British warplanes joined the third attack on Iraq in less than 25 years after a vote in Westminster on Friday of last week.
MPs backed prime minister David Cameron’s proposal to launch air strikes by a majority of 524 votes to 43 after parliament was recalled.
Britain joins the US, France and a number of Arab states in their assault on the country in the name of stopping the sectarian Islamist group Islamic State, also known as Isis.
Within 24 hours RAF tornado jets flew from Cyprus to Iraq searching for targets.
Cameron said, “This is going to be a mission that will take not just months but years.”
To their shame most Labour MPs lined up to back the Tories’ new war.
Labour leader Ed Miliband said bombing Iraq was about “protecting our national interest, security and the values for which we stand.”
After the vote Rushanara Ali, Labour MP for Bethnal Green and Bow in east London, resigned as shadow education minister over Labour’s support for the air strikes.
Labour MP and chair of the Stop the War Coalition (StW) Jeremy Corbyn refused to vote for the motion.
He spoke to Socialist Worker on the eve of the vote as StW protesters gathered outside Downing Street in London.
Corbyn said, “This is the third time I’ve been asked to bomb Iraq and the third time I’ll say no.”
He pointed to the West’s hypocrisy. “They are joining with Saudi Arabia which frequently beheads opponents of its regime to stop Isis which beheads the opponents of its regime,” he said.
Like Saudi Arabia the West’s other allies in the bombing—Bahrain, Jordan, Qatar and UAE—are dictatorships that suppressed democracy movements during the Arab Spring.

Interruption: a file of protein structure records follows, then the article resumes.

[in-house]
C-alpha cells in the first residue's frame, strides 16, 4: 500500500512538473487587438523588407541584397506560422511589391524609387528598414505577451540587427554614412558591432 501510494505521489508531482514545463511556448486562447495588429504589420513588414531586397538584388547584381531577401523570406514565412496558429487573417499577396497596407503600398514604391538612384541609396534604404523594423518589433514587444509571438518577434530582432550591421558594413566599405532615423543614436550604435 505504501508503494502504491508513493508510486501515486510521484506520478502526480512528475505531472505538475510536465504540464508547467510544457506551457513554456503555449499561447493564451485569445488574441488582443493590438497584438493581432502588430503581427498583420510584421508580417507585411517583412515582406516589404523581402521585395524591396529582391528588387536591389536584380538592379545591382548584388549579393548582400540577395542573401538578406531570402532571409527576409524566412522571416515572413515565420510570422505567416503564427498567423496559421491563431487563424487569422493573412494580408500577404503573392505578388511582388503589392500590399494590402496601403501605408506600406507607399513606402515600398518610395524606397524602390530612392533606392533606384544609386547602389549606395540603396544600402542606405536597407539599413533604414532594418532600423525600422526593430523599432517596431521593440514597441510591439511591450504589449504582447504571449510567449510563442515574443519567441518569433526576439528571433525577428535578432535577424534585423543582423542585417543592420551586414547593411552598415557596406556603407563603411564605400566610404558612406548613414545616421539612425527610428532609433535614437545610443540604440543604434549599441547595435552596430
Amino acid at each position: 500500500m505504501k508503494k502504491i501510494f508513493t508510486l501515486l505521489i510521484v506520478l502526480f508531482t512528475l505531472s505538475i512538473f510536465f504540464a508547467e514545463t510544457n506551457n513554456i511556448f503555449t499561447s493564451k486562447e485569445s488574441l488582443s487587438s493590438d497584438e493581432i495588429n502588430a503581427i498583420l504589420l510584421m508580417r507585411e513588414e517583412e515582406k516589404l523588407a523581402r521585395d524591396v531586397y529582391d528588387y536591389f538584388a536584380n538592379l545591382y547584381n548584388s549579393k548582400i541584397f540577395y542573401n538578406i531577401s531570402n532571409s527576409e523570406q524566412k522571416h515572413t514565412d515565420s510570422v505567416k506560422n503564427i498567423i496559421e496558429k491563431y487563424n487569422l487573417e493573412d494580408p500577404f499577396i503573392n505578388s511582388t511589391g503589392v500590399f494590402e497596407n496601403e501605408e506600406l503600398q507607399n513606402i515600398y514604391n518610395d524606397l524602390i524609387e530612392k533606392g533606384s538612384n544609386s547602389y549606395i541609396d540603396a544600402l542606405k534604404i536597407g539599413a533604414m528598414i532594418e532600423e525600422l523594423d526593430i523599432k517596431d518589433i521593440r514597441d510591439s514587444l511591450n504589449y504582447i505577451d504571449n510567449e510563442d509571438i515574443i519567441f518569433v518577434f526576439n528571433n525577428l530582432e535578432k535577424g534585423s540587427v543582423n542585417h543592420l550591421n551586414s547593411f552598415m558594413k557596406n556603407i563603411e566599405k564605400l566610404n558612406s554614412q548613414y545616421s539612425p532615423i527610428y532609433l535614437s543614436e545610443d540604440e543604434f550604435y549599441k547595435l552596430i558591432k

MPs congratulated themselves on what many declared was a serious debate. They acknowledged the shadow cast by the last war on Iraq. But in speech after speech MPs claimed that somehow this war would be different.
The vote was on a motion to bomb Iraq, but many MPs were already pushing to extend air strikes to Syria. Cameron asserted that he could legally extend action without a new vote.
Even Miliband did not rule out spreading the attack to Syria, only saying it would be “better” if there was a United Nations resolution to justify such action.
Several MPs also refused to rule out putting troops on the ground.
Iraqi socialist Sami Ramadani told Socialist Worker, “They failed to win a vote to bomb Syria last year because of opposition to war.
“Now they want to justify this new war with all the talk of tackling savagery of Isis.”
“But this is a chance for the US and the West to reassert itself in the region,” said Sami.
Activists across Britain need to get out on to the streets and challenge the warmongers’ lies and the threat of increased Islamophobia they whip up.
The not-so-clear targets to bomb and the response from the victims
Politicians claim they have Islamic State “bases” clearly targeted in the growing area it controls across north eastern Syria and north west Iraq.
US bombing has focused on the Islamic State-controlled city of Raqaa in Syria’s north east.
Previously it had faced constant bombing from forces of dictator Bashar al-Assad.
Civilians who were not able to flee are in the firing line.
British foreign secretary Philip Hammond said Western air strikes aimed to have no civilian casualties. But he admitted, “That’s not always achievable”.